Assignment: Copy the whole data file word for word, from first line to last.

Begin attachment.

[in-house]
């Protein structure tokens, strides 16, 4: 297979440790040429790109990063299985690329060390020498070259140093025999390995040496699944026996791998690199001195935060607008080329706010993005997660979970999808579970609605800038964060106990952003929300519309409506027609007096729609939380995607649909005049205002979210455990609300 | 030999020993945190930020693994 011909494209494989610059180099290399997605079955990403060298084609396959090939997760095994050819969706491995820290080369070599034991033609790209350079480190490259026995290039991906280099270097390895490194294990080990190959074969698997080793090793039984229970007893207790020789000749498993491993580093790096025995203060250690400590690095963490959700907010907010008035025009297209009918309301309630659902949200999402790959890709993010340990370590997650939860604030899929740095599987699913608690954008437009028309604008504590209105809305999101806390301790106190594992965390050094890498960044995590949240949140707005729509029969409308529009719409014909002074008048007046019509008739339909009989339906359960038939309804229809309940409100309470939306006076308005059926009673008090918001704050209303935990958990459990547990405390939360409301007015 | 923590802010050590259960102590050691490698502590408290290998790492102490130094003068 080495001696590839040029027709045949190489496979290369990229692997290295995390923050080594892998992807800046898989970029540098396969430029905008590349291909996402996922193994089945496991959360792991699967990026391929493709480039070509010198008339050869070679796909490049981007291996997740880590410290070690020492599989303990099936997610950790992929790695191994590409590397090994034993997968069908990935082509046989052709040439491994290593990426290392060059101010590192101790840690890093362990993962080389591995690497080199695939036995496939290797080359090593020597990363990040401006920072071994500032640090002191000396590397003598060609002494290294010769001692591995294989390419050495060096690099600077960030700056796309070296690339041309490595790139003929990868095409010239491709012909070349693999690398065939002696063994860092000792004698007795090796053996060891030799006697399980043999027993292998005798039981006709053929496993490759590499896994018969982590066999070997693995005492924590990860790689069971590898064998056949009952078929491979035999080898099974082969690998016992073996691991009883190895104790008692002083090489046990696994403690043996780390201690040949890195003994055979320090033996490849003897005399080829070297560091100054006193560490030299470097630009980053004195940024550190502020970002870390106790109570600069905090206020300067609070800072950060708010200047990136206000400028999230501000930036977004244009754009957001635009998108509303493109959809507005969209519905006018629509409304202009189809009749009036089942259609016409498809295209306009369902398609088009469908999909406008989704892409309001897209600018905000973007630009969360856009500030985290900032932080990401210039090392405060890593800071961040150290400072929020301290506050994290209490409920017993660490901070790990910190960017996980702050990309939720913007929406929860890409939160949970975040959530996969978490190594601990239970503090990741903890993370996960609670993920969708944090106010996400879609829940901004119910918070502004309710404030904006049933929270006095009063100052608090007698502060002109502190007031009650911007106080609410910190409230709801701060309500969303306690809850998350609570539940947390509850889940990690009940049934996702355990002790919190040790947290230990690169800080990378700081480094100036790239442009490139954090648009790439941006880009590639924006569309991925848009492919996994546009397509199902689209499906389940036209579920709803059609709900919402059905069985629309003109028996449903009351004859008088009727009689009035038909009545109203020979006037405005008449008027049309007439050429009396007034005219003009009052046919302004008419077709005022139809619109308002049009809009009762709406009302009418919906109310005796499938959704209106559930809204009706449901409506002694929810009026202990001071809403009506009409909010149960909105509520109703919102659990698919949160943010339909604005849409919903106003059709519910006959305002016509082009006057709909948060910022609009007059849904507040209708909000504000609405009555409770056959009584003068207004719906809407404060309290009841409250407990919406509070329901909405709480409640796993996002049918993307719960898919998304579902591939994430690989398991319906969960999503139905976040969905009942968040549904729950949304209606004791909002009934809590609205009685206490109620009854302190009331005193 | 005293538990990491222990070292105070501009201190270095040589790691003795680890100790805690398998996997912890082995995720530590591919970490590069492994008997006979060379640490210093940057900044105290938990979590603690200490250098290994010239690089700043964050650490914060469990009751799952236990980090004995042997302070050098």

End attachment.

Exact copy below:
[in-house]
């Protein structure tokens, strides 16, 4: 297979440790040429790109990063299985690329060390020498070259140093025999390995040496699944026996791998690199001195935060607008080329706010993005997660979970999808579970609605800038964060106990952003929300519309409506027609007096729609939380995607649909005049205002979210455990609300 | 030999020993945190930020693994 011909494209494989610059180099290399997605079955990403060298084609396959090939997760095994050819969706491995820290080369070599034991033609790209350079480190490259026995290039991906280099270097390895490194294990080990190959074969698997080793090793039984229970007893207790020789000749498993491993580093790096025995203060250690400590690095963490959700907010907010008035025009297209009918309301309630659902949200999402790959890709993010340990370590997650939860604030899929740095599987699913608690954008437009028309604008504590209105809305999101806390301790106190594992965390050094890498960044995590949240949140707005729509029969409308529009719409014909002074008048007046019509008739339909009989339906359960038939309804229809309940409100309470939306006076308005059926009673008090918001704050209303935990958990459990547990405390939360409301007015 | 923590802010050590259960102590050691490698502590408290290998790492102490130094003068 080495001696590839040029027709045949190489496979290369990229692997290295995390923050080594892998992807800046898989970029540098396969430029905008590349291909996402996922193994089945496991959360792991699967990026391929493709480039070509010198008339050869070679796909490049981007291996997740880590410290070690020492599989303990099936997610950790992929790695191994590409590397090994034993997968069908990935082509046989052709040439491994290593990426290392060059101010590192101790840690890093362990993962080389591995690497080199695939036995496939290797080359090593020597990363990040401006920072071994500032640090002191000396590397003598060609002494290294010769001692591995294989390419050495060096690099600077960030700056796309070296690339041309490595790139003929990868095409010239491709012909070349693999690398065939002696063994860092000792004698007795090796053996060891030799006697399980043999027993292998005798039981006709053929496993490759590499896994018969982590066999070997693995005492924590990860790689069971590898064998056949009952078929491979035999080898099974082969690998016992073996691991009883190895104790008692002083090489046990696994403690043996780390201690040949890195003994055979320090033996490849003897005399080829070297560091100054006193560490030299470097630009980053004195940024550190502020970002870390106790109570600069905090206020300067609070800072950060708010200047990136206000400028999230501000930036977004244009754009957001635009998108509303493109959809507005969209519905006018629509409304202009189809009749009036089942259609016409498809295209306009369902398609088009469908999909406008989704892409309001897209600018905000973007630009969360856009500030985290900032932080990401210039090392405060890593800071961040150290400072929020301290506050994290209490409920017993660490901070790990910190960017996980702050990309939720913007929406929860890409939160949970975040959530996969978490190594601990239970503090990741903890993370996960609670993920969708944090106010996400879609829940901004119910918070502004309710404030904006049933929270006095009063100052608090007698502060002109502190007031009650911007106080609410910190409230709801701060309500969303306690809850998350609570539940947390509850889940990690009940049934996702355990002790919190040790947290230990690169800080990378700081480094100036790239442009490139954090648009790439941006880009590639924006569309991925848009492919996994546009397509199902689209499906389940036209579920709803059609709900919402059905069985629309003109028996449903009351004859008088009727009689009035038909009545109203020979006037405005008449008027049309007439050429009396007034005219003009009052046919302004008419077709005022139809619109308002049009809009009762709406009302009418919906109310005796499938959704209106559930809204009706449901409506002694929810009026202990001071809403009506009409909010149960909105509520109703919102659990698919949160943010339909604005849409919903106003059709519910006959305002016509082009006057709909948060910022609009007059849904507040209708909000504000609405009555409770056959009584003068207004719906809407404060309290009841409250407990919406509070329901909405709480409640796993996002049918993307719960898919998304579902591939994430690989398991319906969960999503139905976040969905009942968040549904729950949304209606004791909002009934809590609205009685206490109620009854302190009331005193 | 005293538990990491222990070292105070501009201190270095040589790691003795680890100790805690398998996997912890082995995720530590591919970490590069492994008997006979060379640490210093940057900044105290938990979590603690200490250098290994010239690089700043964050650490914060469990009751799952236990980090004995042997302070050098």